Sunday, August 1, 2010

Corporal Mortification

A brief defense.
Mortification is an unpleasant word to the contemporary ear. For many, it has something vaguely to do with "being embarrassed" -- but it also conjures up pain, humiliation, even cruelty. This is hardly surprising: What isn't understood often produces shock and incredulity. In our world of high tension, uncertainty, and psychological stress, why would any sane person welcome more affliction?

Despite all this, voluntary mortification has an enduring power for both the body and soul. Self-denial helps a person overcome both psychological and physical weakness, gives him inner energy, helps him grow in virtue, and ultimately leads to salvation. It conquers the insidious demons of softness, pessimism, and lukewarm faith that dominate the lives of so many today.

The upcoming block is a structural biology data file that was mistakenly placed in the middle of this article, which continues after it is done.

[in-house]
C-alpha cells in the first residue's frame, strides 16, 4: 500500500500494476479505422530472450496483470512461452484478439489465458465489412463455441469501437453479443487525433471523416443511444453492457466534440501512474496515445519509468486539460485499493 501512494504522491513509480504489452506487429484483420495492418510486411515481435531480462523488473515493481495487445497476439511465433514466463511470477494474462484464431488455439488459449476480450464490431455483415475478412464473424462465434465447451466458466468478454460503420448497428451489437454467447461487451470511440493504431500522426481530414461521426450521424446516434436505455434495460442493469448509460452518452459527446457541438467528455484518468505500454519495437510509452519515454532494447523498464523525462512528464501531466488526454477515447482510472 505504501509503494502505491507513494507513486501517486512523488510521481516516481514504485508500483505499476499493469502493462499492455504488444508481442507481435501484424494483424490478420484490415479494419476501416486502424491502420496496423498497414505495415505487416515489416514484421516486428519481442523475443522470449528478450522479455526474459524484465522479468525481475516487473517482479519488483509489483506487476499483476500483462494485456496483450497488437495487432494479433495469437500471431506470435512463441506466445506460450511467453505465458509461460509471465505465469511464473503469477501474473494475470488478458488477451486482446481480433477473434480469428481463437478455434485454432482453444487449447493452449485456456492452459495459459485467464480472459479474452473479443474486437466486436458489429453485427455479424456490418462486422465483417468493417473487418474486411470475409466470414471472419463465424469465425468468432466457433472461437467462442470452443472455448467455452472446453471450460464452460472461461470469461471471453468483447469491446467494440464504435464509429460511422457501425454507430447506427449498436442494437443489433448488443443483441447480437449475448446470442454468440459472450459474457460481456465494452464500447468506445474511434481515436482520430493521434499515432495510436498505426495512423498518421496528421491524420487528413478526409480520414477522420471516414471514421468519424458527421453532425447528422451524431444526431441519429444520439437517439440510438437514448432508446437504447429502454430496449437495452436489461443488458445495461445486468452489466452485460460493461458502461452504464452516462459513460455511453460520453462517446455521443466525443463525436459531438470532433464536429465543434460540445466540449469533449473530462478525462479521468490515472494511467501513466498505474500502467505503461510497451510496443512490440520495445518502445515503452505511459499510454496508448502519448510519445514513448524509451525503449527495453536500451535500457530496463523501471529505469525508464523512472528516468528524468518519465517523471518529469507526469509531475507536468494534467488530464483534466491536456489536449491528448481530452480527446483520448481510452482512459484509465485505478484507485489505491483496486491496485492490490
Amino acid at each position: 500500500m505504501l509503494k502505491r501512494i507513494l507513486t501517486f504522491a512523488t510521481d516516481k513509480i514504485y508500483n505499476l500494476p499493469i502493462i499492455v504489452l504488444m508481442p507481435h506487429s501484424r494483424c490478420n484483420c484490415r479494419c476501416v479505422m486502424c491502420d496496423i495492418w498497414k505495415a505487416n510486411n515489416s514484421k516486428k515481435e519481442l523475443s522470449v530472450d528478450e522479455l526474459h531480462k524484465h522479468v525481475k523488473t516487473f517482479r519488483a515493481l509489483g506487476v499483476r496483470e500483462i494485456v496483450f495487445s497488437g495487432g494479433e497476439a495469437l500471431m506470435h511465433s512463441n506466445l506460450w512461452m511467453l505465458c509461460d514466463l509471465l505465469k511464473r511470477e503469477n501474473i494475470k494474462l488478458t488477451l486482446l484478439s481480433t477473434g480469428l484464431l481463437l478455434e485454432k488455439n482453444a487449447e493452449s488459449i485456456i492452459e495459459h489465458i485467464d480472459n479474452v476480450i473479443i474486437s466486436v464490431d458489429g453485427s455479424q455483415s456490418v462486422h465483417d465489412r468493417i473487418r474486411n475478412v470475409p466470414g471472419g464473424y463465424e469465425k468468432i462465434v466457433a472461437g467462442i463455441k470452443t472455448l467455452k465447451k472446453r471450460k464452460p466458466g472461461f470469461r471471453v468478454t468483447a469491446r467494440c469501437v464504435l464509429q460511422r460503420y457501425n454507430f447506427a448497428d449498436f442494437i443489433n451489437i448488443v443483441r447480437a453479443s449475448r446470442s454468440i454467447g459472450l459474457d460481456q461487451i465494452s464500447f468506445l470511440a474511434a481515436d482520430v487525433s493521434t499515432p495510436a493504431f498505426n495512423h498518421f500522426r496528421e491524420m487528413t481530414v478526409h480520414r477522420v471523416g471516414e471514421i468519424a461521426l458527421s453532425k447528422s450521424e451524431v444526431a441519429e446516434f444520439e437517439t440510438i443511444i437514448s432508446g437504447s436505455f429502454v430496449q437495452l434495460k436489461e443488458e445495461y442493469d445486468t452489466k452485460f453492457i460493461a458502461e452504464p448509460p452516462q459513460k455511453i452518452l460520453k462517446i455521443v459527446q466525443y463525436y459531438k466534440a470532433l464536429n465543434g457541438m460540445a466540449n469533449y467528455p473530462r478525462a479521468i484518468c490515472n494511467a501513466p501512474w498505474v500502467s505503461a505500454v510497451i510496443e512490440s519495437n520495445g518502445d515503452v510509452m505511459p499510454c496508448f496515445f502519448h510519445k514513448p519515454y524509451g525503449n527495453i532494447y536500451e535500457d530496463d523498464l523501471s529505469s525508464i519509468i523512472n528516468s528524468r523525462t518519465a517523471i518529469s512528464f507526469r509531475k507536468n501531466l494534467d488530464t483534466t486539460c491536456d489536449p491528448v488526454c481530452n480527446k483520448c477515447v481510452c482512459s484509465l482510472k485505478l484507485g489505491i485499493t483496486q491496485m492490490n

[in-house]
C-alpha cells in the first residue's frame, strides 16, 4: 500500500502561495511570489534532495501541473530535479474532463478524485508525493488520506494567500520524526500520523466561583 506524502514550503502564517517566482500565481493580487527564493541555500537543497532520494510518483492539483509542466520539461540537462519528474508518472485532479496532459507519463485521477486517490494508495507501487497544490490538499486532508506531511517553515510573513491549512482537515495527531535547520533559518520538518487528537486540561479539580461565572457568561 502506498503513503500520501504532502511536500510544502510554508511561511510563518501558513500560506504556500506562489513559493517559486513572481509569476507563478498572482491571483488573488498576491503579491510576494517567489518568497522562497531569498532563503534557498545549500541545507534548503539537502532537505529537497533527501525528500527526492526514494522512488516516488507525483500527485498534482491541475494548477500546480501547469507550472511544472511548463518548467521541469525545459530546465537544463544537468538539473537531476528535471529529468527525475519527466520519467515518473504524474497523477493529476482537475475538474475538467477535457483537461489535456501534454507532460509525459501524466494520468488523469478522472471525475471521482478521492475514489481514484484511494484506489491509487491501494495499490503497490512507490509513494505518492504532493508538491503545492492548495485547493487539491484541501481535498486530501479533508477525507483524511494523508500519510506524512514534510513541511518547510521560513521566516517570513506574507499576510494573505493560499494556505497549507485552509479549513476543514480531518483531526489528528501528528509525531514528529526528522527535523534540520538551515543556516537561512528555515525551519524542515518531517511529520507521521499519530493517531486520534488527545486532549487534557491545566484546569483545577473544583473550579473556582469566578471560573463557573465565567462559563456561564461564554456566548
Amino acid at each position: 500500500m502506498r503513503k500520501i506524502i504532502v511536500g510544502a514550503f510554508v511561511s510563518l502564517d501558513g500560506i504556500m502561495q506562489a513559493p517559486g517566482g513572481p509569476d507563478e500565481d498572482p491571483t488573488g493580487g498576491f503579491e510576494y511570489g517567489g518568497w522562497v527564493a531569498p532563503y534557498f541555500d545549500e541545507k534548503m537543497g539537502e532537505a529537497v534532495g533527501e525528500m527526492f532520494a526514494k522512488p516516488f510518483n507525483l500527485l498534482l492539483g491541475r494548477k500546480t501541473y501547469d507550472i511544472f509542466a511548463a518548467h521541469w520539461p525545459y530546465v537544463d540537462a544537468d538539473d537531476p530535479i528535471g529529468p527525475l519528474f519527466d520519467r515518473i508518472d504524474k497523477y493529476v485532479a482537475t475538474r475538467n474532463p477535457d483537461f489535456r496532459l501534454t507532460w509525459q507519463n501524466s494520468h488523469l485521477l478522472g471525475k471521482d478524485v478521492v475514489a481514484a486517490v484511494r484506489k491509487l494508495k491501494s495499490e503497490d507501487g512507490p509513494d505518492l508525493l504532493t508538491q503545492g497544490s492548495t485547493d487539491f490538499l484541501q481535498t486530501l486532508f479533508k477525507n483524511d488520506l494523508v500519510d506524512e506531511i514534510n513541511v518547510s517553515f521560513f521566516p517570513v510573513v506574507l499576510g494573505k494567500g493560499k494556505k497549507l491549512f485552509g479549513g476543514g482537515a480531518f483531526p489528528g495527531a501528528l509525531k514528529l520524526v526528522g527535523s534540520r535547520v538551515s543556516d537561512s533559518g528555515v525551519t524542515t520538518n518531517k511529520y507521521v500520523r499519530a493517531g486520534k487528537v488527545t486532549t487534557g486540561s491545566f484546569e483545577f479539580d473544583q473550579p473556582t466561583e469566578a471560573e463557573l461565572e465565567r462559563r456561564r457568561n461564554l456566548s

In contrast to the extremes of sadism or masochism, corporal mortification is grounded in a healthy view of man and the world around him, namely, that all of us are flawed and have sinful tendencies within us. The practice itself dates back to biblical times and finds its greatest expression in the sacrifice of Christ on the cross.

1 comment:

ocd sister said...

Thank you for this post, Mrs. Vidal. It is unfortunate how mortification is no longer talked about in catechism or homilies. The greatest saints of the Church all practiced several forms of self-mortification: corporal, self-denial, even cheerful acceptance of something ordered under obedience that was difficult. The Eucharist, prayer and mortification: the weapons to fight sin and evil and become holy. God reward you!

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